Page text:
Joe Moore

Director of Program Content

Joe Moore is the Director of Program Content for Valley Public Radio. He supervises the station's news and music programming, website and radio operations, and is the host of the weekly program "Valley Edition." He is a native of Fresno and a graduate of California State University, Fresno. He has over 15 years of experience in all aspects of radio production, operations and management. Prior to joining Valley Public Radio in 2010 as the Director of Program Content, he spent six years as the station manager of KFSR, and taught audio production at Fresno State. In 2008 he was named one of Fresno's "40 Under 40" by the publication Business Street. Prior to joining Valley Public Radio, he was also active on the boards of several local non-profit organizations. His hobbies include photography, hiking and travel. Joe has a strong interest in local history and architecture, and is an avid baseball fan.

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Henry R. Perea - Facebook

Northeast Fresno's water problem - corroded residential pipes that have resulted in rusty water that in some cases contains lead - isn't just an issue for the residents involved, it's now the latest issue in the 2016 mayor's race. 

Valley Public Radio

This week on Valley Edition KVPR Reporter Jeffrey Hess explores whether building a medical school in the Valley is the answer to the region's doctor shortage. We also hear from Fresno County Supervisor Henry Perea about water problems in North Fresno and more. FM89's Ezra David Romero reports a story about how simple science could help the tomato industry. Later we hear from the organizer of the Black Lives Matter protest in Fresno earlier this month.

John Chacon / CA Department of Water Resources

Widespread concern in northeast Fresno about rusty water that can contain elevated levels of lead is the latest issue in the Fresno mayor's race, while the city continues to maintain that its water is safe to drink.

Speaking in separate events within minutes of each other, mayoral candidates Lee Brand and Henry Perea exchanged comments today about the city's response to the problem, both past and present. 

U.S. Department of Agriculture / https://creativecommons.org/licenses/by/2.0/legalcode

It's no secret here in Central California that many, if not most, people who work  in the fields in Valley agriculture are undocumented immigrants.

Valley Public Radio

This week on Valley Edition KVPR's Kerry Klein reports on air quality in Central California. Fresno City Councilmember Lee Brand also joins the program to talk about water issues in Fresno and other topics.

Joe Moore - Valley Public Radio

Downtown Hanford is known for several things, like its historic town square, and ice cream sundaes at Superior Dairy. But one big part of the town's civic identity has been dark for two years - the historic Hanford Fox Theatre. Now the Fox is back, with a new ceiling and other features after structural problems closed the venerable landmark. Dan Humason joined us on Valley Edition to talk about the renovations, the theatre's history and some of the shows that are coming up at the venue.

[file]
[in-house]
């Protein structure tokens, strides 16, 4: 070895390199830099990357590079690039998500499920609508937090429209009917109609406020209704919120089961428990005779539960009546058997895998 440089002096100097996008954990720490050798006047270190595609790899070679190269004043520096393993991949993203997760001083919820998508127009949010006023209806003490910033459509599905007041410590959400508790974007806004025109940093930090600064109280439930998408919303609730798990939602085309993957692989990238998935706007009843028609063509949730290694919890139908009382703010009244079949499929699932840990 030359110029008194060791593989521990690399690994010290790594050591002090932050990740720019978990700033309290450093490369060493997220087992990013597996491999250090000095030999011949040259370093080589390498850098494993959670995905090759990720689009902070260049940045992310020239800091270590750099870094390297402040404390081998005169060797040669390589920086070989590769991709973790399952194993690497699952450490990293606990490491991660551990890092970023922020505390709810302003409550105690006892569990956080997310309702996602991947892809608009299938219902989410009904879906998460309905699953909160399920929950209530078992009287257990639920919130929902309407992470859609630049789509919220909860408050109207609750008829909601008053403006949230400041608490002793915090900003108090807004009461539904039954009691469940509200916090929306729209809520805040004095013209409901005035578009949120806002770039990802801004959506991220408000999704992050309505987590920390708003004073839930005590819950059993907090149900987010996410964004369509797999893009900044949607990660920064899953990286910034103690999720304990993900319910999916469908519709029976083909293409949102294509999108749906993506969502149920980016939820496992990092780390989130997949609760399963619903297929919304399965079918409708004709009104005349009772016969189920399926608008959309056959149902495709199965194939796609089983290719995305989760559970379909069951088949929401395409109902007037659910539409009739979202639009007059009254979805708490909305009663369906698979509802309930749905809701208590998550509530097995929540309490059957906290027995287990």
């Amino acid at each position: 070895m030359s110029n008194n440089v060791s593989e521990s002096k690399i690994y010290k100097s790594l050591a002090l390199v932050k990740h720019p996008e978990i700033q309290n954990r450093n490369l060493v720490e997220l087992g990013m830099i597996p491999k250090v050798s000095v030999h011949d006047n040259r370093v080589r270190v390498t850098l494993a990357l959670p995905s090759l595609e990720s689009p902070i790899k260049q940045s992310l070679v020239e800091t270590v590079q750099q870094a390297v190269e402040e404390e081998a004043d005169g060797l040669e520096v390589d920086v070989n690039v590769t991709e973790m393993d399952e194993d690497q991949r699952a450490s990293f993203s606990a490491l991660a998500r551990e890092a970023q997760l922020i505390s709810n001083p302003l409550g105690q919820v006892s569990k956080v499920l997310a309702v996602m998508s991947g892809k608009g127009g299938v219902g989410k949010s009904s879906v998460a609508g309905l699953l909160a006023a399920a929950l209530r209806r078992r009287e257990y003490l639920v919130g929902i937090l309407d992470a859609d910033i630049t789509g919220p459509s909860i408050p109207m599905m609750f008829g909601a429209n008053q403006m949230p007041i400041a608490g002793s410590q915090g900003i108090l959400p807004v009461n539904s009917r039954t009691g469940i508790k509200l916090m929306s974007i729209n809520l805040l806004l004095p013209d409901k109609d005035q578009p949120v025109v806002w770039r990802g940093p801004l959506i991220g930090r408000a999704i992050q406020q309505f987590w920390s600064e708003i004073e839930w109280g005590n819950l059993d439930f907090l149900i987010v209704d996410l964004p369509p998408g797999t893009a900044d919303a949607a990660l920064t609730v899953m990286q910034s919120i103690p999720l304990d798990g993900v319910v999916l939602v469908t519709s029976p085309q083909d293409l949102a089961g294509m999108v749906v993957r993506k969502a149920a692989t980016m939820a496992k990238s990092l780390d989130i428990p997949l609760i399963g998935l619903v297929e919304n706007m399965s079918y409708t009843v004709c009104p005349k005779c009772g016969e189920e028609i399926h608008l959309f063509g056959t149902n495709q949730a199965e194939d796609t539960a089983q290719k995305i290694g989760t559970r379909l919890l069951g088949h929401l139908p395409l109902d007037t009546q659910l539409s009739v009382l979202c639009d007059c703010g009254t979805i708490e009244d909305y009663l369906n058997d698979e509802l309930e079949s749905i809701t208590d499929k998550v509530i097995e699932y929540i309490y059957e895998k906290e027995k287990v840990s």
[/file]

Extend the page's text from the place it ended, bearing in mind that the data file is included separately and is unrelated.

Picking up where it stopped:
Valley Public Radio

This week on Valley Edition Host Joe Moore interviews Kern County Fire Department PIO Tyler Townsend about the Erskine Fire. KVPR's Ezra David Romero also chimes in on what he witnessed while reporting on the blaze this week. We also hear from FM89's Jeffrey Hess about how some Fresnans are struggling with water issues. Later in the program Capital Public Radio's Amy Quinton reports on groundwater issues in Paso Robles.

Kern County Fire Department

(Editorial Note: This is an evolving story likely to have updates.)

(update 6/27 5:38 p.m.)

Fire crews are making progress today on what is being called the most destructive wildfire in Kern County history, and some residents are beginning to return home.

The Erskine Fire has burned more than 45,000 acres and has destroyed 200 homes near Lake Isabella. It also killed two people.

Joe Moore / Valley Public Radio

The Valley Air District is asking the federal government to do more to help clean up the air in Central California. 

The district has submitted a petition to the U.S. EPA asking the agency to adopt more stringent national standards for cleaner trucks and trains.

The district’s executive director Seyed Sadredin says despite on-going local efforts to reduce ozone and particulate pollution, meeting the newest federal health standards would require reducing fossil fuel emissions by another 90 percent. And that he says isn’t something the district can’t do alone.

Valley Public Radio

  This week on Valley Edition Reporter Jeffrey Hess recounts the First Family's trip to Yosemite National Park. We also hear reporting from KVPR'S Ezra David Romero on how a sheep farmer is growing feed indoors to save water. Later in the program Capital Public Radio's Amy Quinton reports on groundwater issues in Paso Robles. FM89's Jeffrey Hess also reports on Laura's Law, the California state law that allows for court-ordered assisted outpatient treatment. Ending the program we hear from Agustín Lira And Patricia Wells about their new album 'Songs Of Hope And Struggle."

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